John Coumarianos: Investors have been on, really, a wild ride for 2008, with a dramatic decline that year and then a great rebound in 2009. How do your portfolios stand now in relation to the price of the stocks in your portfolios relative to their underlying value? Is that spread still fairly significant?
David Herro: Yeah, there's still a very healthy spread. In fact, we actually measure this on, literally, a daily basis. We can see, basically, the cents on the dollar, what the portfolios are trading at.
Just to give you a little historical background, in a typical downturn, they would maybe go to the high 40 cents to the low 50s. This downturn, they went to about 35, 36 cents, both of them. So you saw it really go down a standard deviation or two. Where do they sit today? In the mid-50s. So just a little bit above of where we were in previous downturns. Usually, at the top of a cycle, you see it around 70--69, 70, 71.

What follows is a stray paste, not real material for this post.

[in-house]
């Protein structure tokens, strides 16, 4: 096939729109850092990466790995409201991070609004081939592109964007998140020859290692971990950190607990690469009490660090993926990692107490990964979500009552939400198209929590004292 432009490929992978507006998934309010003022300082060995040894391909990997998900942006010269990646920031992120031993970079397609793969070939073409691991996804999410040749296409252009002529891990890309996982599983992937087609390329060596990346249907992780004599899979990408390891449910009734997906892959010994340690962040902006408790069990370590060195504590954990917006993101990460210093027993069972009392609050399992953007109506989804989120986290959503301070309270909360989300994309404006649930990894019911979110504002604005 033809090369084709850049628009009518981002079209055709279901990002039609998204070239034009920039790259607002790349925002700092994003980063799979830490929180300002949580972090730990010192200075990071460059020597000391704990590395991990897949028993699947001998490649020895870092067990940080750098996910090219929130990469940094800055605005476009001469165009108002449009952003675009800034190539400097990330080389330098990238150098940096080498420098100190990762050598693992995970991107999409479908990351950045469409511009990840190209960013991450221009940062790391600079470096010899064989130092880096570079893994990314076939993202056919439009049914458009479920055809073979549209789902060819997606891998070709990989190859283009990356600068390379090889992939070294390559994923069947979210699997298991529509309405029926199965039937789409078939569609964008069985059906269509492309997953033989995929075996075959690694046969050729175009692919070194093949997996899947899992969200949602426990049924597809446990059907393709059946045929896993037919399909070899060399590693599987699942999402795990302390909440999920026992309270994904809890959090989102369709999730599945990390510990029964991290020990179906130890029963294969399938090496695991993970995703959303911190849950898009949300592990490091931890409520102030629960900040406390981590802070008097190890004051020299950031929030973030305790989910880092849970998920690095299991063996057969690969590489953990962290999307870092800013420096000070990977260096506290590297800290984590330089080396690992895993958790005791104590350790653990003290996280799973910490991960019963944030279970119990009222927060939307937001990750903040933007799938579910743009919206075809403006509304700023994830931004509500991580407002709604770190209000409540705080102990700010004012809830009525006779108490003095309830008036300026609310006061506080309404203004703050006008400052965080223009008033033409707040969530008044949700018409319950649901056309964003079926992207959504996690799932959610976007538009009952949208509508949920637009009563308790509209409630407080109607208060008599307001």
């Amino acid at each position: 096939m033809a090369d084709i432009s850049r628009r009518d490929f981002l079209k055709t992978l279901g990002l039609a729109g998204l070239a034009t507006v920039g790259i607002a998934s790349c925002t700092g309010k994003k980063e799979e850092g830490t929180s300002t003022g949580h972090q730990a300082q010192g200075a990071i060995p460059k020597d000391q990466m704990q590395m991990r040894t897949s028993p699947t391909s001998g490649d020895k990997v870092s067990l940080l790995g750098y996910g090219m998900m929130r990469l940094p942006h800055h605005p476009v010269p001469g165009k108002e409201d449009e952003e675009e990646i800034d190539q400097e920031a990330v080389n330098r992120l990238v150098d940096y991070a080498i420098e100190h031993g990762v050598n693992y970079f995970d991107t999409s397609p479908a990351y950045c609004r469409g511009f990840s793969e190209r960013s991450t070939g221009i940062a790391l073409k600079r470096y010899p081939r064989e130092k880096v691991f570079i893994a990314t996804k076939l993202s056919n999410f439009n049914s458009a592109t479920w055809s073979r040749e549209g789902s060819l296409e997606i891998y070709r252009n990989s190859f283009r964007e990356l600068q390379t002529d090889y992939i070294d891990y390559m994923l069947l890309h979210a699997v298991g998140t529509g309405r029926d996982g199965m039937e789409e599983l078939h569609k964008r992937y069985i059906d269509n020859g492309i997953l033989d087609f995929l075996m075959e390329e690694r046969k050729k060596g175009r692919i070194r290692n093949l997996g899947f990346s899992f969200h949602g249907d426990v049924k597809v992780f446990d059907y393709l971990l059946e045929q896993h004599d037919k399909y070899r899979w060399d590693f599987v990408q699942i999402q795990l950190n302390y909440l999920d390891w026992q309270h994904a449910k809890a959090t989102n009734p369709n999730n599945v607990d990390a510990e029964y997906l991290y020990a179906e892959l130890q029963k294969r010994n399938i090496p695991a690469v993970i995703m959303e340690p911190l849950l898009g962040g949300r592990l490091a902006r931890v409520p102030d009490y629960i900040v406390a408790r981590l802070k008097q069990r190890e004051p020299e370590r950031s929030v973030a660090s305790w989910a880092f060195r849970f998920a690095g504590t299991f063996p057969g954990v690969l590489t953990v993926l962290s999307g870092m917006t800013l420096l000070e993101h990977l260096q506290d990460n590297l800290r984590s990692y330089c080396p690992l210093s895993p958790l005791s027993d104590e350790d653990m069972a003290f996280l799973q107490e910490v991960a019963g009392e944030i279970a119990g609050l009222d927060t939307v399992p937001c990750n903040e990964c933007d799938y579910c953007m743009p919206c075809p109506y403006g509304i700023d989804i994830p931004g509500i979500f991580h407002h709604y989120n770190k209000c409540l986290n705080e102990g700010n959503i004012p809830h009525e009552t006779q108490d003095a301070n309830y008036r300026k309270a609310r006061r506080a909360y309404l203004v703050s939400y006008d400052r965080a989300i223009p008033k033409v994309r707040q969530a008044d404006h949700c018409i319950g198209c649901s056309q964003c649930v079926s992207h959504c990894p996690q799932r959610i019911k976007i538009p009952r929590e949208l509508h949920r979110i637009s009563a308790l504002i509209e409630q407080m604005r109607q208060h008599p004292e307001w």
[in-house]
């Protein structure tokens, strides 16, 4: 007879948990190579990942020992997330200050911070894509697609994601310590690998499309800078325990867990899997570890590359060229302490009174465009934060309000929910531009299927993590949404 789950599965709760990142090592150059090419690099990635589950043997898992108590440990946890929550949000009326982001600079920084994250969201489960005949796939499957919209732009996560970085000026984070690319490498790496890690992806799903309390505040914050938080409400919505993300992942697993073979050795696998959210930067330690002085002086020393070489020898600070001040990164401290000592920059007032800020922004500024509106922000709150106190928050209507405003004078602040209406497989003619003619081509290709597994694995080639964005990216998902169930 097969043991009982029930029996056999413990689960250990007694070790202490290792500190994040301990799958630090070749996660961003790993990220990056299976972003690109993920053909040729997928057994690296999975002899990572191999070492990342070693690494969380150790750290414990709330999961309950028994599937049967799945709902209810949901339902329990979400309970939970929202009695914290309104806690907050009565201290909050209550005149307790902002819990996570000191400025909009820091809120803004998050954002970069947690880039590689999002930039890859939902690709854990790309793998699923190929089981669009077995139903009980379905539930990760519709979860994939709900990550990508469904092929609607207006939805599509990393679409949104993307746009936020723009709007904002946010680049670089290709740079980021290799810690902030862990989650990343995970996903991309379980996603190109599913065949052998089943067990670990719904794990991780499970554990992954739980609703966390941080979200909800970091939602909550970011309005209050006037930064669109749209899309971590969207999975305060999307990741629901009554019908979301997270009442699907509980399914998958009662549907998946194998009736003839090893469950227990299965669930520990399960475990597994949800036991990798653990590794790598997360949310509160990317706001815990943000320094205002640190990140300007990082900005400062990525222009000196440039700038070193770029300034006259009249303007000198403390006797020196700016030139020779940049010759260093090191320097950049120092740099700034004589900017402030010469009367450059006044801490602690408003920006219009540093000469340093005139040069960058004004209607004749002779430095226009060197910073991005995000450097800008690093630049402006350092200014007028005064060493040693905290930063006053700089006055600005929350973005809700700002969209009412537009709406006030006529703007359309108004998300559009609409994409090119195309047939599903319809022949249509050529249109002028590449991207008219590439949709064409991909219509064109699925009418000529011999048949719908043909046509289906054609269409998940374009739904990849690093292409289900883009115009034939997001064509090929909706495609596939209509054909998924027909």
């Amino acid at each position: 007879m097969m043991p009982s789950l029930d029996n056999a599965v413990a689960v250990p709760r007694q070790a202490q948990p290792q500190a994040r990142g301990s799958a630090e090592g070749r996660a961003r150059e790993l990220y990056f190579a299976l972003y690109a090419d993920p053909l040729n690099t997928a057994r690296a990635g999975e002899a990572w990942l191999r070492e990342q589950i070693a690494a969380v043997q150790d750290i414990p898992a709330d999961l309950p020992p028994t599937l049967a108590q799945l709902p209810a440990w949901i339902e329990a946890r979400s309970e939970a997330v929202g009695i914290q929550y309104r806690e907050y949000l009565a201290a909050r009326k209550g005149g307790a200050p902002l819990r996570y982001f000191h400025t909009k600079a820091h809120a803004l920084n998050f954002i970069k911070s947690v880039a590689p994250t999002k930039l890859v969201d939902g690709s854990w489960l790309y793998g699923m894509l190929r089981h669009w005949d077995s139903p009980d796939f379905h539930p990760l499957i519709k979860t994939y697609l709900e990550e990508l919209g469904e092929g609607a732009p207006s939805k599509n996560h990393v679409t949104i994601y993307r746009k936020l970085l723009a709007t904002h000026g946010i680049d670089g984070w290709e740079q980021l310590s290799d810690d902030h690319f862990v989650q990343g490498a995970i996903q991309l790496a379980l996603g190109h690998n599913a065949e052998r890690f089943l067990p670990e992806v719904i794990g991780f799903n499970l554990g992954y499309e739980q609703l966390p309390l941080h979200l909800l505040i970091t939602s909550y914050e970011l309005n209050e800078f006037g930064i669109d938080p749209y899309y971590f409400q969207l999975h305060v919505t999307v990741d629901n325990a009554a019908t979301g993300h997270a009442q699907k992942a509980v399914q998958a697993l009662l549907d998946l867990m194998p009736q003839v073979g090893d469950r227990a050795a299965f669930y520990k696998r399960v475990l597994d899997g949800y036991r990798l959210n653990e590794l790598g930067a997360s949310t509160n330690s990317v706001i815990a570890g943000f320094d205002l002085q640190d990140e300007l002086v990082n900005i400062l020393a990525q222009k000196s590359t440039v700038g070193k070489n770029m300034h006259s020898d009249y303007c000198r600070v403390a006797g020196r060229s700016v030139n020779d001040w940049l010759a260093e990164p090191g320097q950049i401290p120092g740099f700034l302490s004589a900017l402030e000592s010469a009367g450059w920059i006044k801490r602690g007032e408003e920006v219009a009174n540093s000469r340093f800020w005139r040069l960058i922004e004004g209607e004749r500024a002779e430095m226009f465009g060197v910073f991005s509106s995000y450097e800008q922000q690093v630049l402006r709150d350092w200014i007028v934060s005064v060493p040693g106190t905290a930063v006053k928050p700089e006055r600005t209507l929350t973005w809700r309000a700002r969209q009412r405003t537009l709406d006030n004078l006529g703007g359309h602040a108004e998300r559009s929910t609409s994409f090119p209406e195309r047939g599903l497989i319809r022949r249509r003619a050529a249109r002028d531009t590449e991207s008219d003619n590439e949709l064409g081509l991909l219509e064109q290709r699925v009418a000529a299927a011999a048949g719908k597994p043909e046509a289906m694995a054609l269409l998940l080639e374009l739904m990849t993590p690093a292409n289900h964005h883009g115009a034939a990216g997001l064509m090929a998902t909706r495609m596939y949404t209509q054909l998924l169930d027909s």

So we're still finding good value. It wasn't as easy as it was last March. We were enthused. Maybe we were the only ones who were. Price is important. And we did not believe the global economy was coming off the tracks. We knew it was a strong recession. We knew it was a severe downturn. But we do have the emerging markets. That is something very different than what existed in past downturns. And that helped, and I think it will continue to help, in fact.
But I think stocks are still cheap, by the way, especially compared to other asset classes.
Coumarianos: We've seen a tremendous amount of money flow into bond funds, and that's definitely...
Herro: Yes, bonds. And even the money that's on the sidelines today, still, in CDs and Treasury bills. I mean, you're getting paid nothing to lend the U.S. government money short-term, and I don't know what kind of credit the U.S. government has.
Coumarianos: Well, David, thanks so much for joining us today, and congratulations again on the award. We really appreciate it.
Herro: Thank you very much. Thank you.